Tempted by the great weather, Kate and Roger Samp­son moved to Aude and took on a build­ing project. Deb­o­rah Cur­tis dis­cov­ers that they have no re­grets

Living France - - DES­TI­NA­TION -

And it was within a stone’s throw of this beau­ti­ful old bridge that Kate and Roger stum­bled across an ‘ À Ven­dre’ sign for a sub­stan­tial prop­erty, which had once been the vil­lage épicerie.

“We looked at the house three or four times be­cause it was huge and hadn’t had any work done on it for years and years,” says Roger. “The back wall of the house is a me­tre thick. It’s part of the old ram­parts of the vil­lage, which look out over the river, the abbey and the old bridge to­wards the gar­rigue on the hill­side be­hind.”

They saw im­me­di­ately that there was a lot of work to do, but that didn’t put them off.

“Down­stairs was a mas­sive garage and a huge shop, and then there were three flats above that. It was a strange mish-mash,” says Roger. “One flat had two kitchens and no bath­room and an­other one had three bath­rooms and no kitchen. It was very odd, but we fell in love with it and we could see lots of po­ten­tial.”

Within a week, they had sold their prop­erty in Pas-de-Calais and bought 11 Rue des Deux Ponts. They moved lock, stock and bar­rel to Aude in Fe­bru­ary 2001, and to­gether they be­gan work on un­rav­el­ling the com­pli­cated in­ter­nal lay­out to cre­ate an apart­ment for the fam­ily and three gîtes to rent out.

“In the north of France, I’d been ren­o­vat­ing lots of houses, and I was con­fi­dent I could take on a project of this size,” says Roger. “It was an op­por­tu­nity for me to work for my­self rather than other peo­ple for a while and do some­thing for us. It’s been a fan­tas­tic suc­cess.

“It is a very old, solid build­ing and had fea­tures that had been boarded up, which we knew would still be there if we were lucky. Once we started, we found ev­ery­thing we’d hoped for: the orig­i­nal tiled floors and beau­ti­ful 17th-cen­tury wooden ceil­ings, stone arches; it was fan­tas­tic. It’s a won­der­ful project that is still on­go­ing. It’s such a huge house, I don’t think it will ever be fin­ished; there will al­ways be things left to do.”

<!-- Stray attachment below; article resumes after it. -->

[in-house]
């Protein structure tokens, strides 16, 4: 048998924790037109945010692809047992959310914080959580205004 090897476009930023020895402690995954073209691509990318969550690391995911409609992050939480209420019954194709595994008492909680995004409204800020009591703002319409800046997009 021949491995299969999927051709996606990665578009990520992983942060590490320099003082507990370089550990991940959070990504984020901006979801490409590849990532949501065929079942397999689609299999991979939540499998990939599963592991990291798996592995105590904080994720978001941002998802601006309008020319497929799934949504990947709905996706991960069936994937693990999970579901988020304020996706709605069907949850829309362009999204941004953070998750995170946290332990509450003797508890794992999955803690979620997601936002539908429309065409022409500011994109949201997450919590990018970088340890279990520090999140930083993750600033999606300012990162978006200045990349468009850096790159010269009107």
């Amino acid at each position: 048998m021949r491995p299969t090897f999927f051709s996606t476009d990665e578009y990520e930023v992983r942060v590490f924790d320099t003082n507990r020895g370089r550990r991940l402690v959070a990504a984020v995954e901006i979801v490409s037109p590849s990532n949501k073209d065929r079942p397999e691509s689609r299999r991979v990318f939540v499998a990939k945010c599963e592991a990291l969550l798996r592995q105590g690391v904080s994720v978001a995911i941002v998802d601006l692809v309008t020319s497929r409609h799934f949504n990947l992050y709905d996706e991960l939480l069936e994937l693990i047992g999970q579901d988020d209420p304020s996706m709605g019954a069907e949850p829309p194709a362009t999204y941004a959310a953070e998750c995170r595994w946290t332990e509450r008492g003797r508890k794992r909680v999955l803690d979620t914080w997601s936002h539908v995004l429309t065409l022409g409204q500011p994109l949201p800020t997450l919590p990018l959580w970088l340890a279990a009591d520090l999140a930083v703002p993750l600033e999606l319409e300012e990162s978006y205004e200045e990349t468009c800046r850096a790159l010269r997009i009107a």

Once the build­ing work on the gîtes was fin­ished, Kate got on with the job of dec­o­rat­ing and fur­nish­ing them ready for guests; hand-pick­ing fur­ni­ture and knick­knacks from the many bro­cantes and vide-gre­niers, which are held in the re­gion in the sum­mer.

“It is fun dec­o­rat­ing like that if you have time,” says Kate. “It was all done on a budget. I re­mem­ber see­ing these won­der­ful olive pots that I wanted to put in the hall­way, but I couldn’t re­ally jus­tify buy­ing them. It was al­ways about com­pro­mise, but I did man­age to find some nice pieces for a good price.”

They now wel­come guests from all over the world and in one of their most successful years, they were booked solid for 10 months.

“Peo­ple of­ten come in the win­ter time be­cause the weather can still be very nice,” says Roger. “La­grasse at­tracts peo­ple from all over; it is a re­ally spe­cial French vil­lage. It has lots of restau­rants, lots of shops, lots of artists, a re­ally beau­ti­ful abbey, lovely cob­bled streets, old build­ings and ar­chi­tec­ture. It’s a re­ally spe­cial place and it’s very much lived in. It’s not like some French vil­lages that are a bit dead; it’s very lively all year round. We love it.”

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